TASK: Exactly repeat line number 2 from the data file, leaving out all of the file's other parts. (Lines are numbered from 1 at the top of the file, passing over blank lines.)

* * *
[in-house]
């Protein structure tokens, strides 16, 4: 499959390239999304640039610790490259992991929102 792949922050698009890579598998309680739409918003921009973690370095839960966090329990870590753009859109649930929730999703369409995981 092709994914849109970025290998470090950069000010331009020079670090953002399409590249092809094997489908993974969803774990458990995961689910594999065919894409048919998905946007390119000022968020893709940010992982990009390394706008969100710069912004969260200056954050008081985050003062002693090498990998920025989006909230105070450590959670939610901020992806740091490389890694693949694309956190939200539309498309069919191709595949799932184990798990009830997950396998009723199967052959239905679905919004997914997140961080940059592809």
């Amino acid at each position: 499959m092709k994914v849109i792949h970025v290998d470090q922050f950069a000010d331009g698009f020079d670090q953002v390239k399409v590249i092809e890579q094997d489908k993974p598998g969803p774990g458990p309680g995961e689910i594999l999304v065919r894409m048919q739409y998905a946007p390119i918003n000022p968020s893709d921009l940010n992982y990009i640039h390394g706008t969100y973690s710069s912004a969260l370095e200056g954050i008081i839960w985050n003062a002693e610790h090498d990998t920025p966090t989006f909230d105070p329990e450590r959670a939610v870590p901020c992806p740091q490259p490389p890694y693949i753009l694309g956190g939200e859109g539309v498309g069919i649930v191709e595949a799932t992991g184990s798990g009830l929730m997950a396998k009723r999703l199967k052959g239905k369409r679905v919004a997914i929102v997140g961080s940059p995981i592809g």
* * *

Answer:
């Protein structure tokens, strides 16, 4: 499959390239999304640039610790490259992991929102 792949922050698009890579598998309680739409918003921009973690370095839960966090329990870590753009859109649930929730999703369409995981 092709994914849109970025290998470090950069000010331009020079670090953002399409590249092809094997489908993974969803774990458990995961689910594999065919894409048919998905946007390119000022968020893709940010992982990009390394706008969100710069912004969260200056954050008081985050003062002693090498990998920025989006909230105070450590959670939610901020992806740091490389890694693949694309956190939200539309498309069919191709595949799932184990798990009830997950396998009723199967052959239905679905919004997914997140961080940059592809």